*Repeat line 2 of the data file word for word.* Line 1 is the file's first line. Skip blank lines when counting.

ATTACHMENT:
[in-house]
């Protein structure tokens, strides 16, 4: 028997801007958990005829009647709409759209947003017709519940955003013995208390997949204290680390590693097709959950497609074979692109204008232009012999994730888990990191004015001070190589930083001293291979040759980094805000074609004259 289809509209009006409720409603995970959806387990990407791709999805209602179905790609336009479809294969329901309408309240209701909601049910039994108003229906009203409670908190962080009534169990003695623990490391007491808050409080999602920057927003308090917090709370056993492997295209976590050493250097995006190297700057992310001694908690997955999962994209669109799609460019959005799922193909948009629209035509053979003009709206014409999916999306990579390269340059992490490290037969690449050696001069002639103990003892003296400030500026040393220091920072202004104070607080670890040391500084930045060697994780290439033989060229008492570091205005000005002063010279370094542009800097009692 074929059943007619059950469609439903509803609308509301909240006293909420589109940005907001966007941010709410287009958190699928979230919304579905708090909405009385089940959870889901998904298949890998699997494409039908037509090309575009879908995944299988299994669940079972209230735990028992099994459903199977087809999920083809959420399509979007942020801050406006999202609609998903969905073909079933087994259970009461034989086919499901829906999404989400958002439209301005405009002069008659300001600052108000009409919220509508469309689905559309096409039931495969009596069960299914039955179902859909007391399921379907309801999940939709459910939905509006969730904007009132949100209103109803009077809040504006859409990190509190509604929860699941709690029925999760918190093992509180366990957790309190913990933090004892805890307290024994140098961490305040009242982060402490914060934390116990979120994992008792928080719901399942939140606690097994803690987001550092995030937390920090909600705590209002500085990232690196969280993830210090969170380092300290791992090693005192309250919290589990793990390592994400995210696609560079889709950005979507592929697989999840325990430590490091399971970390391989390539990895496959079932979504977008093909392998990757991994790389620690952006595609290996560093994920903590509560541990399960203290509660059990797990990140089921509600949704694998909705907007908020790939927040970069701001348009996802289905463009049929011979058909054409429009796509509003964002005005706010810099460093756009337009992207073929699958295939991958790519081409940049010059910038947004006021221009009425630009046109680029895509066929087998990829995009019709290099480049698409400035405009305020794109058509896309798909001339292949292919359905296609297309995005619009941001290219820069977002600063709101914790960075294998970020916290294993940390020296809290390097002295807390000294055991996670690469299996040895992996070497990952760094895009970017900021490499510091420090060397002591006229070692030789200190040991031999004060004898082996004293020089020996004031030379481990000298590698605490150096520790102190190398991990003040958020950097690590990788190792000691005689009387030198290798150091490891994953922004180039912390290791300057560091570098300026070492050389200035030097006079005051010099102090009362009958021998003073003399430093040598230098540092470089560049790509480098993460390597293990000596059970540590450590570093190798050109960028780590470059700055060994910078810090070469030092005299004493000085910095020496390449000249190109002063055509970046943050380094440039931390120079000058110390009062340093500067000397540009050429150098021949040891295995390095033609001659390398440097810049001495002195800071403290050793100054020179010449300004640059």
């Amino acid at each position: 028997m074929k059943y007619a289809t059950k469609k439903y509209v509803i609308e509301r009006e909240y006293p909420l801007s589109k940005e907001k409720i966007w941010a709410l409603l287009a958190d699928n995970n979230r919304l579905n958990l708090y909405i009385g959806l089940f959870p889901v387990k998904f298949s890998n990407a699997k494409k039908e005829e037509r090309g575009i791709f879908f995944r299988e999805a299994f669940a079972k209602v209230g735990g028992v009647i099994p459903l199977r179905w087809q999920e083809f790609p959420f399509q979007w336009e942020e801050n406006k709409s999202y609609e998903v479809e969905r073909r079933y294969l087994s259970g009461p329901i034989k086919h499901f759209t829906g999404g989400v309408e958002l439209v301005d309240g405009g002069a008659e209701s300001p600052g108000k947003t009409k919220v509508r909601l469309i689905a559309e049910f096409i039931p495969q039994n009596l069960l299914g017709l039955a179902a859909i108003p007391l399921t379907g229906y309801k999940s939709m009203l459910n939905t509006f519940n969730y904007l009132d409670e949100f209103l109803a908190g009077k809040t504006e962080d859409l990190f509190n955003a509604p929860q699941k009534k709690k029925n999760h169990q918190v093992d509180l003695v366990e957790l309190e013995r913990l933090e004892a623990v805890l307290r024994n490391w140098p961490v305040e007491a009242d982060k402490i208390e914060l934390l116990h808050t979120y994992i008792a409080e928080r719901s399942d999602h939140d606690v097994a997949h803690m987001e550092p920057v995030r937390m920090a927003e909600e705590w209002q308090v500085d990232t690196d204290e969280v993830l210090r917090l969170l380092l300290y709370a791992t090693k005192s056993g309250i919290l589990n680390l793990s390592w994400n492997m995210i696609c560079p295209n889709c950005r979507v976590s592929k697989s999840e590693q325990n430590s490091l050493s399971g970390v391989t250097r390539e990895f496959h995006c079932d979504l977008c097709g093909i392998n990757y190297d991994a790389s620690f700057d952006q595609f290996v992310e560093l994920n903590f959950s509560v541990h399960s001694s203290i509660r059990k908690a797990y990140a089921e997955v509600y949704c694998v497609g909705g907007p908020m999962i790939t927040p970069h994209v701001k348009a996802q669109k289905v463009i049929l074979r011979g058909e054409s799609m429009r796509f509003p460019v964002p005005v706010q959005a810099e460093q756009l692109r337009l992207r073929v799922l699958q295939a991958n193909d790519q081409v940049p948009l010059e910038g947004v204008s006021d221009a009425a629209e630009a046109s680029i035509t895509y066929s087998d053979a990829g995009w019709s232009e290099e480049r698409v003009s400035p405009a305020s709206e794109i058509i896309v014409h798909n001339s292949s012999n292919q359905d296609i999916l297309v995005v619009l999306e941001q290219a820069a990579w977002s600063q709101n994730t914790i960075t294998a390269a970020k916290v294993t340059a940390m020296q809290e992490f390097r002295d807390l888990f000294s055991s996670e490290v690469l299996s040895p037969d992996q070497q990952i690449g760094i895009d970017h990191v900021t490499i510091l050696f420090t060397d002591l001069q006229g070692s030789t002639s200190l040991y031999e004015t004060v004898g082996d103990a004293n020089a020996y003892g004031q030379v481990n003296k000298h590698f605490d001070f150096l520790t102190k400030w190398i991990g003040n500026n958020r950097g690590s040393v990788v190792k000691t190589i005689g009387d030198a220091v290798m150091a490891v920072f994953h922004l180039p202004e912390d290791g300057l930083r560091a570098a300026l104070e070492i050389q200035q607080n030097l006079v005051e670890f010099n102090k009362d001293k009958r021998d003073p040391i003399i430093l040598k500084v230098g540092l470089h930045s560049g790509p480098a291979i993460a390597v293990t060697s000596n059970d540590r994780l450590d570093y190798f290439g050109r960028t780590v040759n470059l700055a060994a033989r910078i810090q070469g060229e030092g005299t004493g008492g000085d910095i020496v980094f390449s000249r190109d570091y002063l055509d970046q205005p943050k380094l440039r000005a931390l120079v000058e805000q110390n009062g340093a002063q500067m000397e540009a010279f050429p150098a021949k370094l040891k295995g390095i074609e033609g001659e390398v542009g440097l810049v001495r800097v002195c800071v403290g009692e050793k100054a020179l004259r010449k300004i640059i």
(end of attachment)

């Protein structure tokens, strides 16, 4: 028997801007958990005829009647709409759209947003017709519940955003013995208390997949204290680390590693097709959950497609074979692109204008232009012999994730888990990191004015001070190589930083001293291979040759980094805000074609004259 289809509209009006409720409603995970959806387990990407791709999805209602179905790609336009479809294969329901309408309240209701909601049910039994108003229906009203409670908190962080009534169990003695623990490391007491808050409080999602920057927003308090917090709370056993492997295209976590050493250097995006190297700057992310001694908690997955999962994209669109799609460019959005799922193909948009629209035509053979003009709206014409999916999306990579390269340059992490490290037969690449050696001069002639103990003892003296400030500026040393220091920072202004104070607080670890040391500084930045060697994780290439033989060229008492570091205005000005002063010279370094542009800097009692 074929059943007619059950469609439903509803609308509301909240006293909420589109940005907001966007941010709410287009958190699928979230919304579905708090909405009385089940959870889901998904298949890998699997494409039908037509090309575009879908995944299988299994669940079972209230735990028992099994459903199977087809999920083809959420399509979007942020801050406006999202609609998903969905073909079933087994259970009461034989086919499901829906999404989400958002439209301005405009002069008659300001600052108000009409919220509508469309689905559309096409039931495969009596069960299914039955179902859909007391399921379907309801999940939709459910939905509006969730904007009132949100209103109803009077809040504006859409990190509190509604929860699941709690029925999760918190093992509180366990957790309190913990933090004892805890307290024994140098961490305040009242982060402490914060934390116990979120994992008792928080719901399942939140606690097994803690987001550092995030937390920090909600705590209002500085990232690196969280993830210090969170380092300290791992090693005192309250919290589990793990390592994400995210696609560079889709950005979507592929697989999840325990430590490091399971970390391989390539990895496959079932979504977008093909392998990757991994790389620690952006595609290996560093994920903590509560541990399960203290509660059990797990990140089921509600949704694998909705907007908020790939927040970069701001348009996802289905463009049929011979058909054409429009796509509003964002005005706010810099460093756009337009992207073929699958295939991958790519081409940049010059910038947004006021221009009425630009046109680029895509066929087998990829995009019709290099480049698409400035405009305020794109058509896309798909001339292949292919359905296609297309995005619009941001290219820069977002600063709101914790960075294998970020916290294993940390020296809290390097002295807390000294055991996670690469299996040895992996070497990952760094895009970017900021490499510091420090060397002591006229070692030789200190040991031999004060004898082996004293020089020996004031030379481990000298590698605490150096520790102190190398991990003040958020950097690590990788190792000691005689009387030198290798150091490891994953922004180039912390290791300057560091570098300026070492050389200035030097006079005051010099102090009362009958021998003073003399430093040598230098540092470089560049790509480098993460390597293990000596059970540590450590570093190798050109960028780590470059700055060994910078810090070469030092005299004493000085910095020496390449000249190109002063055509970046943050380094440039931390120079000058110390009062340093500067000397540009050429150098021949040891295995390095033609001659390398440097810049001495002195800071403290050793100054020179010449300004640059």